Recently, Wendy and I finished our Book Club on “Tomorrowmind” by Gabriella Rosen Kellerman and Martin Seligman, discussing the complexity of change. We chose this book because we saw the value in examining the balance between the science of how change impacts us physically and psychologically in the work environment. The book outlines the five psychological powers we need to thrive at work: resilience and cognitive agility, meaning and mattering, rapid rapport to build social support, prospection, and creativity and innovation.

Resilience and Cognitive Agility

Let’s start with resilience. We all agree that we have had to learn how to be resilient over the last three years. Resilience means to bounce back; it is how we respond to events as they happen in real-time and after. We can build resilience as individuals, teams, and organizations. Wendy and I built the concept of resilience into our consulting and coaching engagement. How can we help identify what resilience looks like within each organization and lead to cognitive agility when faced with making quick decisions?

Meaning and Mattering

The social sector is tied deeply to work with purpose or meaning and mattering. We are all in the sector because we want to make a difference in our communities. Creating “meaning” starts with leadership. Leading the vision and mission can be challenging, and it takes strong and consistent communication, coaching, and modeling for employees, tying them to the organization’s purpose. “Mattering” is when employees know that what they do matters. They understand their impact on the greater good. Nonprofit Sidekick builds these concepts into our Leadership Accelerator and our new NPSK IMPACT Nonprofit Leadership Program, discussing how to do this effectively within their organization.

Rapid Rapport To Build Social Support

Nonprofit Sidekick was built because “Nonprofit leadership can be lonely, and everyone needs a sidekick.” Nonprofit leaders need a social network to support them in leadership. Tomorrowmind calls this concept “rapid rapport to build social support.” Our online community is our space to create rapport with other nonprofit leaders, connecting with purpose and building a social network of peers about ideas, strategy, problem-solving, and sometimes just venting (who doesn’t need to vent once in a while?). We believe that the more we connect to others motivated to make this world better, the more we can do good together.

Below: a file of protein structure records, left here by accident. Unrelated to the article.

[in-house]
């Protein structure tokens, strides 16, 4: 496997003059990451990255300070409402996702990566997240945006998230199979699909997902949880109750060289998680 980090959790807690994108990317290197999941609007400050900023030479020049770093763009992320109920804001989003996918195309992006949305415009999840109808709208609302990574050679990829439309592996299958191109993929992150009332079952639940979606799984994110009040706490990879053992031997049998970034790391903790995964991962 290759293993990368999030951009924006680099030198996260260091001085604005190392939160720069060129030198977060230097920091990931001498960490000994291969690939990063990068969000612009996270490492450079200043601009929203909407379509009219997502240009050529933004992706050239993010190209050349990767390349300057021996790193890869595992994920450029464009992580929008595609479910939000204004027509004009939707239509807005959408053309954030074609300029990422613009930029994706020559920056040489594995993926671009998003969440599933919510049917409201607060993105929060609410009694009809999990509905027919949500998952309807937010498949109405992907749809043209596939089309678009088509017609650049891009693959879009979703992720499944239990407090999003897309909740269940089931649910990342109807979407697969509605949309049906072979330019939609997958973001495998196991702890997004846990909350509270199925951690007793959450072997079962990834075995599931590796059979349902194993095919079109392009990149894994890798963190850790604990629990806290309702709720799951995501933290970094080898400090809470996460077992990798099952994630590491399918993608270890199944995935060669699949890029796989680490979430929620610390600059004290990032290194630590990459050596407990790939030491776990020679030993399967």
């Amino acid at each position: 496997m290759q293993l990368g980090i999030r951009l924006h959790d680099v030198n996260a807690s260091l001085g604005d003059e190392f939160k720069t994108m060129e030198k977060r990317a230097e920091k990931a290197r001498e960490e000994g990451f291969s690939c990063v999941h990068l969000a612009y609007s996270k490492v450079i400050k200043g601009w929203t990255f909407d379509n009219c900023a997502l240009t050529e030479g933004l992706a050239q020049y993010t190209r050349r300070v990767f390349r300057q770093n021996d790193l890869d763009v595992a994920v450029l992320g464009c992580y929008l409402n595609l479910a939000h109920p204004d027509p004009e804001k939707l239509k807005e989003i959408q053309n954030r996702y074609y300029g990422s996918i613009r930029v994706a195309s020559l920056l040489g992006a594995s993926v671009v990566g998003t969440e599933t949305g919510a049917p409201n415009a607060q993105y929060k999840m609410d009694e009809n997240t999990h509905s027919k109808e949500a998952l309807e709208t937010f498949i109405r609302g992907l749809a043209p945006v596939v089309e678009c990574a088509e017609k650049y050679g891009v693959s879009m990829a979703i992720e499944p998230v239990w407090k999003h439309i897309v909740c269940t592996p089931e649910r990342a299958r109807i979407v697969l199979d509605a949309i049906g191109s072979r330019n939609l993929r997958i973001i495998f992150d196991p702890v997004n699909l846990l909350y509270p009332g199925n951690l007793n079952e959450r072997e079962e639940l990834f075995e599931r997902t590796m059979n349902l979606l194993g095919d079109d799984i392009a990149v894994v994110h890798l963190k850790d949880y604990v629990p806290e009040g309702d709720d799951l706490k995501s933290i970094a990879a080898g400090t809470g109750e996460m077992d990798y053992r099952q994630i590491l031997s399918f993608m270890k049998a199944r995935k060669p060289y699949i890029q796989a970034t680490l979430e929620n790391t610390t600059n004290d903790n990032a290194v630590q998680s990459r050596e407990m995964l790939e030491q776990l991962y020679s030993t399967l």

Prospection is the ability to imagine and plan for the future by metabolizing the past and present to project the future. Prospection allows us to emotionally and logistically prepare for change before it arrives. Leaders who model prospection and coach to it create a culture with greater optimism, self-efficacy, resilience, and less anxiety. We discuss this concept with our clients and ask questions to help build the prospective “muscle,” so to speak. It’s how we coach, help organizations prepare for the future, build sustainability, anticipate obstacles and challenges, and be agile and flexible as things present themselves. It is an inclusive approach to leading, involving all talent levels to provide insight, feedback, and ideas on how to be better and stronger.

Creativity And Innovation

How many of us had to lean into developing creative ideas to overcome significant challenges within our programs and organizations? The more we tap into the talent at all levels of the organization, encouraging feedback and ideas to be shared, the more creativity and innovation happens. Sounds easy. It takes leadership to create a culture for creativity and innovation to occur. The book discusses the engagement factors leading to creativity and innovative culture.

The key elements are allowing back and forth of suggestion, exploration, critique, and refinement. We must have trust and an open mindset to build a culture of creativity. The process shared in the book is first to identify the skills and resources needed, discuss and identify the obstacles and mitigation plans, then build the framework for plans B and C and define what success looks like. Wendy and I work with organizations using The Design Thinking model to help leaders and teams develop these skills, and it is incredible what we create in one workshop or conversation!

Tomorrowmind was a great read, inspiring Nonprofit SideKick to integrate these concepts into how we consult, coach, and facilitate our signature workshops. We recommend this book to every leader looking for insight into how to lead when change happens all the time and we have to navigate it regularly. I thoroughly enjoyed reading the book and leading our book club discussion!